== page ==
The EU has put forward legislation that, if adopted without amendment, could mean the end for some impact investment funds. Impact investors are calling on EU legislators to correct a fatal flaw in the proposal
- The European Commission has made a proposal to amend the Alternative Investment Fund Managers Directive (AIFMD)
- If the proposal is passed unchanged, it could deal a fatal blow for some impact funds
- The concerns relate to the proposed requirements for the so‐called ‘loan‐originating’ alternative investment funds (AIFs).
- Article 16(2a) of the proposal requires a closed‐end structure if the notional value of the AIF’s originated loans exceeds 60 % of its net asset value
- Impact investing firms are calling on EU legislators to amend the proposal
Resistance against a relatively small part of the Alternative Investment Fund Managers Directive (AIFMD) review proposal by the European Commission has grown rapidly in recent weeks.
“If this legislation is passed unchanged”, says Hadewych Kuiper, managing director of Triodos Investment Management, “the impact investing sector will no longer be able to offer private debt impact funds to private investors for investing in energy transition projects, micro-finance or small businesses in developing countries, with very negative consequences for the investees, who badly need these resources. That can’t have been the intention of Brussels.”
Earlier this year, several leading impact investing firms published a position paper setting up their common view on the regulatory proposal.
The signatories – BlueOrchard, Developing World Markets, Finance in Motion, Incofin Investment Management, MicroVest, responsAbility Investments, Symbiotics, Triodos Investment Management and Triple Jump – represent a significant part of the asset management sector that is directly affected by the EU’s proposed regulatory framework.
The position paper was followed by an online petition with a plea as well as a proposed amendment to the legislation.
The petition was widely endorsed and will later this month be handed over to the members of the European Parliament, which will discuss amendments to the proposal after the summer.
So, what’s it all about? One of the goals of the new AIFMD proposal is to regulate the so‐called ‘loan‐originating’ alternative investment funds. A phenomenon also known as ‘shadow banking’.
Member states, like central bank researchers, have been concerned about unfair competition with the banks. Also, loans granted without a banking license threaten financial stability.
There is little debate about the need for financial stability measures in this context. However, the criticism focuses on a specific element of the approach proposed by the Commission.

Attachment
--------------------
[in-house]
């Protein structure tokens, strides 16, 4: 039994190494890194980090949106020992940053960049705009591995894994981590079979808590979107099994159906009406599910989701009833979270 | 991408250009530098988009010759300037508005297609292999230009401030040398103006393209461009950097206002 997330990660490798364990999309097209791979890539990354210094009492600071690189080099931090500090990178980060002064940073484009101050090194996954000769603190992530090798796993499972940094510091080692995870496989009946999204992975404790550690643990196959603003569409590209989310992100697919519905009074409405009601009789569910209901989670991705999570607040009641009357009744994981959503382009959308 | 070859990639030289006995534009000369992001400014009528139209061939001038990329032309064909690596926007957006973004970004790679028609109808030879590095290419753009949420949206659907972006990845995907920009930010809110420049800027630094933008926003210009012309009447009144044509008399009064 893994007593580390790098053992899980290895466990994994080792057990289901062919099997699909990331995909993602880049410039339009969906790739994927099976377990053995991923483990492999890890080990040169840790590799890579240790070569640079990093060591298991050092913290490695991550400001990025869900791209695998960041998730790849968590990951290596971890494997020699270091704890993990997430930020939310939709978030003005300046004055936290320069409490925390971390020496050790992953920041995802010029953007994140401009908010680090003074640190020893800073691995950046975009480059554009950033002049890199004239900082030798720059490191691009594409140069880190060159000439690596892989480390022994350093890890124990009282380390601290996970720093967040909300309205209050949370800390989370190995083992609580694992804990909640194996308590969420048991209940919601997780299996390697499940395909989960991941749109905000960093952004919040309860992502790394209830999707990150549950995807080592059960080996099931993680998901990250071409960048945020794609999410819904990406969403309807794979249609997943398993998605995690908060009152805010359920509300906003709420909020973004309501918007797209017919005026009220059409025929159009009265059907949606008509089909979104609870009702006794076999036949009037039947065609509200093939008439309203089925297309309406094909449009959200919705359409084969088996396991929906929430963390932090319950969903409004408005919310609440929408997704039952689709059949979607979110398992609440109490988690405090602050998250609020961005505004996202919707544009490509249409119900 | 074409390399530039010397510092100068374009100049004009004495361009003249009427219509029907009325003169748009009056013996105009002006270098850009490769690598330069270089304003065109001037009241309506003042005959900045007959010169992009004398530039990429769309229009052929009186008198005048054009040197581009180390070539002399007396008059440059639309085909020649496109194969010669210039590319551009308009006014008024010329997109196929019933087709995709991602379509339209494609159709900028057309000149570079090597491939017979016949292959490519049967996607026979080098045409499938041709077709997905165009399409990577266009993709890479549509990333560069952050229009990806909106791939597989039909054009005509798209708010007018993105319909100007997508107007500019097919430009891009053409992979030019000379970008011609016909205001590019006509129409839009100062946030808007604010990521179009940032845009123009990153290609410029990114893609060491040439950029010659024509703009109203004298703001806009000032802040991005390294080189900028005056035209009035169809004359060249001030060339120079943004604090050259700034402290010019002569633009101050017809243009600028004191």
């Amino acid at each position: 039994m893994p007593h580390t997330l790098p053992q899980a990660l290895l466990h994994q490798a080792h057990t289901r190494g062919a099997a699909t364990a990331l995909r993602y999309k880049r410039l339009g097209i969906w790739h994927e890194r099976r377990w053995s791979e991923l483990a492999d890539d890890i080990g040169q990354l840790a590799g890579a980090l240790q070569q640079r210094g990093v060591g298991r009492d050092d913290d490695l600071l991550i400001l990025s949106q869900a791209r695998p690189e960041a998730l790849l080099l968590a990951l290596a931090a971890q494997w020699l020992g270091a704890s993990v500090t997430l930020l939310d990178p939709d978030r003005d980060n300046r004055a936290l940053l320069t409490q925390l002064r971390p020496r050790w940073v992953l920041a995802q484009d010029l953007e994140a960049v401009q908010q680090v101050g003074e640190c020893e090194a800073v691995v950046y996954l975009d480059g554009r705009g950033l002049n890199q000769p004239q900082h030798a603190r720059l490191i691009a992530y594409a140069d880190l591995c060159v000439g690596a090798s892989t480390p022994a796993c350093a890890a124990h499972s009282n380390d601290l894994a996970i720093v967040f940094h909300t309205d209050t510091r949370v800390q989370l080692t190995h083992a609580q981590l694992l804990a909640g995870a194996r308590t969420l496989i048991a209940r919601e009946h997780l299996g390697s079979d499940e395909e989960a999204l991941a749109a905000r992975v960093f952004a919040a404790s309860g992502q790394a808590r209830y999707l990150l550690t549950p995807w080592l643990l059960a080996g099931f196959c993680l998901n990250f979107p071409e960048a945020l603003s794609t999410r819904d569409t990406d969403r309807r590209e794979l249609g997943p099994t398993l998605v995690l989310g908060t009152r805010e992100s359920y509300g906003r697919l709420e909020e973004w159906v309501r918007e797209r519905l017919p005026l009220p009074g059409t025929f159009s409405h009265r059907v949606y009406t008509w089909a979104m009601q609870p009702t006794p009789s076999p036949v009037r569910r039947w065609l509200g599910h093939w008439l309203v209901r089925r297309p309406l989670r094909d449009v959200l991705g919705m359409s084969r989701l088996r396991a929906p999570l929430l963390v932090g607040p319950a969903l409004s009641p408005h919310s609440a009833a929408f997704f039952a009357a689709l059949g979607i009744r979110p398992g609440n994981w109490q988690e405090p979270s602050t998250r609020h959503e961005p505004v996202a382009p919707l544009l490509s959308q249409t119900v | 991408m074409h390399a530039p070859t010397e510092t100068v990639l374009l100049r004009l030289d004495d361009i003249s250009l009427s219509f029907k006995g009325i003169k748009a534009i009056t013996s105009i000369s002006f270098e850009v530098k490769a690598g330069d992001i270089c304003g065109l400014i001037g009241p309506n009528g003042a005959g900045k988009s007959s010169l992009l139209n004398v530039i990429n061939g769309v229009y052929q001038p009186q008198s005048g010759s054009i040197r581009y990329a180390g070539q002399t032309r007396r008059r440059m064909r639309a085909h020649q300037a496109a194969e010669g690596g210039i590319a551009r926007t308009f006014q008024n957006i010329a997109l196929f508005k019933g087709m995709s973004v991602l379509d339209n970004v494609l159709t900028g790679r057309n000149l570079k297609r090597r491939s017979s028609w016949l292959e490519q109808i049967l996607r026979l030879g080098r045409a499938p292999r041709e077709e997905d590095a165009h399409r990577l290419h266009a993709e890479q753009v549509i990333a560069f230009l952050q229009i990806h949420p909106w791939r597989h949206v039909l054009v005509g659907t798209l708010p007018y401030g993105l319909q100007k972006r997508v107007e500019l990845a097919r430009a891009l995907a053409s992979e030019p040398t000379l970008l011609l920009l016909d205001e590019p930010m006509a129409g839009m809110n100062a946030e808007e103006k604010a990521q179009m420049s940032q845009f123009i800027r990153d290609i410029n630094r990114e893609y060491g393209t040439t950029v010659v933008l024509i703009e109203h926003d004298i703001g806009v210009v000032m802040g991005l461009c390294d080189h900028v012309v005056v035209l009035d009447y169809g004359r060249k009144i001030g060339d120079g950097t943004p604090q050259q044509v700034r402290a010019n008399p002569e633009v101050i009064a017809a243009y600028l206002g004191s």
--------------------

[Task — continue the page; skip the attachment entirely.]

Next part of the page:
Article 16(2a) of the proposal requires a closed‐end structure if the notional value of the AIF’s originated loans exceeds 60% of its net asset value. “That’s where the pain is”, says Kuiper. “A closed-end structure would imply no liquidity for investors until the ‘end’ of the fund. While existing funds have shown adequate liquidity for over 20 years, also during shocks.”
Because of the lack of liquidity, critics fear, banks will choose to no longer distribute these funds to investors that count on continuous liquidity. Which would mean that the recent successful growth in banks offering impact funds as part of their private banking menu will be cancelled out.
Not a complicated solution
“We really do understand the concerns about shadow banking”, says Kuiper. “Our impact funds however provide loans to investees who do not have access to bank loans. Loans that remain in the fund from the start to the end. And yes, they are open-ended, because we want them to be accessible to private investors.”
Impact investors without access to open-end AIFs will only have more risky alternatives to choose from, critics say. They can invest in volatile listed securities, in closed-end AIFs and let go of any liquidity needs for a few years, or engage in high risk crowdfunding.
A solution to the problems does not have to be very complicated, Kuiper and her peers argue.
“We propose that the EU Council and the European Parliament limit the scope of application of the proposed closed-end requirement to the AIFs that originate loans with the sole purpose of selling them immediately on the secondary market.”
Alternatively, the European co-legislators could decide to apply an exception for financial products of the said open-ended impact funds, and impose soundness requirements onto these funds, regarding leverage, liquidity and risk retention.
Call for action
Without these adjustments, the AIFMD-proposal will have a destructive effect on the valuable impact realised for private business in developing countries, the critical impact investing firms write in their position paper.
“This will also limit the possibilities for investors to put their private capital at work towards realising genuine positive social or environmental impact. Additionally, it would mean a major setback in realising the EC’s Action Plan on Sustainable Finance and the SDGs,” the paper said.
“We are convinced that the harmful effects of the AIFMD proposal to impact funds, their investors and investees, are not intended that way”, Kuiper adds. “But it is only a small sentence in a very extensive legislation proposal. So our fear is that it will get too little attention, and will not be amended. Hence our urgent call for action.”